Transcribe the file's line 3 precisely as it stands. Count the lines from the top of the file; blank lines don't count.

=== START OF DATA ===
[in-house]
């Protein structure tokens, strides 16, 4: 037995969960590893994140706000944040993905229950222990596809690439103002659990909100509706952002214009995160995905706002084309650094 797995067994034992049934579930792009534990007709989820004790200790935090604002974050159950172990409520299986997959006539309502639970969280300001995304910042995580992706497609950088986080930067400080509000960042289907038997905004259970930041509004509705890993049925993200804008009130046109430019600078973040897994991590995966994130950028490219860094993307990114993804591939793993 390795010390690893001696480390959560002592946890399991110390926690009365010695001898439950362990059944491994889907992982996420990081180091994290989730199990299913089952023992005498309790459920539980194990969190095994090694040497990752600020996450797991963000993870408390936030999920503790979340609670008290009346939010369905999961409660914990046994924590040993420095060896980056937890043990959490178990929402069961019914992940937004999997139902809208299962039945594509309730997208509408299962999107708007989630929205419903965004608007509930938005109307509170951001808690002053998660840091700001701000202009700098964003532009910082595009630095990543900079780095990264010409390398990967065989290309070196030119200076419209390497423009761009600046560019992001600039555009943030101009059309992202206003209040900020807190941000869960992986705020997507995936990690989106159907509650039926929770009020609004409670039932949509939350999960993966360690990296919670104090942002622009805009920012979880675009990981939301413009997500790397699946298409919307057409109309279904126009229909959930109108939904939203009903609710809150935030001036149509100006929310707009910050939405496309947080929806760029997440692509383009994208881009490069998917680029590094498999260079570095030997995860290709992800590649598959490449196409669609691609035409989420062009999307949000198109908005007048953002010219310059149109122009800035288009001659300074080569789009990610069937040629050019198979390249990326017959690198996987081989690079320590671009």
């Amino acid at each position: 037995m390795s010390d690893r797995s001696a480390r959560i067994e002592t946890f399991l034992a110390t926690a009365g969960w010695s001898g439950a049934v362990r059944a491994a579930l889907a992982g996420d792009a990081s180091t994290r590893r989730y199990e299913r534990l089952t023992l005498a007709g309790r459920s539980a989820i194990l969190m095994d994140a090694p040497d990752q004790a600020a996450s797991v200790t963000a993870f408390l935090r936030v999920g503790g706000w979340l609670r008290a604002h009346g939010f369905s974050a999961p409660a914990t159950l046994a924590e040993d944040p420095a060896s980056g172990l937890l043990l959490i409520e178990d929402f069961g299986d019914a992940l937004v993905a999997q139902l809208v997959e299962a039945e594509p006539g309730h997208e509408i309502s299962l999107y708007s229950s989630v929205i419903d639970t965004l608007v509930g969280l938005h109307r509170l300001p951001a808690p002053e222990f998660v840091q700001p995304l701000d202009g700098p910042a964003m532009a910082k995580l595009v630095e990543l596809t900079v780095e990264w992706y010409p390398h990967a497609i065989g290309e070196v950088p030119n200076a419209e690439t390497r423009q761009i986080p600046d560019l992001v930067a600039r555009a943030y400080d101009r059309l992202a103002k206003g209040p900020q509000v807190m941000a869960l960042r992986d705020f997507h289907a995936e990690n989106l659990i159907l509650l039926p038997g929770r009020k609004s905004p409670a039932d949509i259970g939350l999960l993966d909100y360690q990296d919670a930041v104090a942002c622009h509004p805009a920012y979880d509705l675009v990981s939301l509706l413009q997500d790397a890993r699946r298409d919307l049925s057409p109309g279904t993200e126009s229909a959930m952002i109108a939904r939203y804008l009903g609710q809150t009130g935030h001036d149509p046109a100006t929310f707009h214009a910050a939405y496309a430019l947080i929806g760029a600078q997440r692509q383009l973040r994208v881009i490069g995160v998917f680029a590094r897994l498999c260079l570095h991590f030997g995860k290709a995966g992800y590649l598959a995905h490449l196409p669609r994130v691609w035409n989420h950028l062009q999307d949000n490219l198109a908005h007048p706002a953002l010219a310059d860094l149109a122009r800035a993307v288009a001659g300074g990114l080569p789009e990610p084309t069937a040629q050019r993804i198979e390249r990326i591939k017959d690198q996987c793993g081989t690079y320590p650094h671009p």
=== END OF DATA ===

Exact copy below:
């Amino acid at each position: 037995m390795s010390d690893r797995s001696a480390r959560i067994e002592t946890f399991l034992a110390t926690a009365g969960w010695s001898g439950a049934v362990r059944a491994a579930l889907a992982g996420d792009a990081s180091t994290r590893r989730y199990e299913r534990l089952t023992l005498a007709g309790r459920s539980a989820i194990l969190m095994d994140a090694p040497d990752q004790a600020a996450s797991v200790t963000a993870f408390l935090r936030v999920g503790g706000w979340l609670r008290a604002h009346g939010f369905s974050a999961p409660a914990t159950l046994a924590e040993d944040p420095a060896s980056g172990l937890l043990l959490i409520e178990d929402f069961g299986d019914a992940l937004v993905a999997q139902l809208v997959e299962a039945e594509p006539g309730h997208e509408i309502s299962l999107y708007s229950s989630v929205i419903d639970t965004l608007v509930g969280l938005h109307r509170l300001p951001a808690p002053e222990f998660v840091q700001p995304l701000d202009g700098p910042a964003m532009a910082k995580l595009v630095e990543l596809t900079v780095e990264w992706y010409p390398h990967a497609i065989g290309e070196v950088p030119n200076a419209e690439t390497r423009q761009i986080p600046d560019l992001v930067a600039r555009a943030y400080d101009r059309l992202a103002k206003g209040p900020q509000v807190m941000a869960l960042r992986d705020f997507h289907a995936e990690n989106l659990i159907l509650l039926p038997g929770r009020k609004s905004p409670a039932d949509i259970g939350l999960l993966d909100y360690q990296d919670a930041v104090a942002c622009h509004p805009a920012y979880d509705l675009v990981s939301l509706l413009q997500d790397a890993r699946r298409d919307l049925s057409p109309g279904t993200e126009s229909a959930m952002i109108a939904r939203y804008l009903g609710q809150t009130g935030h001036d149509p046109a100006t929310f707009h214009a910050a939405y496309a430019l947080i929806g760029a600078q997440r692509q383009l973040r994208v881009i490069g995160v998917f680029a590094r897994l498999c260079l570095h991590f030997g995860k290709a995966g992800y590649l598959a995905h490449l196409p669609r994130v691609w035409n989420h950028l062009q999307d949000n490219l198109a908005h007048p706002a953002l010219a310059d860094l149109a122009r800035a993307v288009a001659g300074g990114l080569p789009e990610p084309t069937a040629q050019r993804i198979e390249r990326i591939k017959d690198q996987c793993g081989t690079y320590p650094h671009p």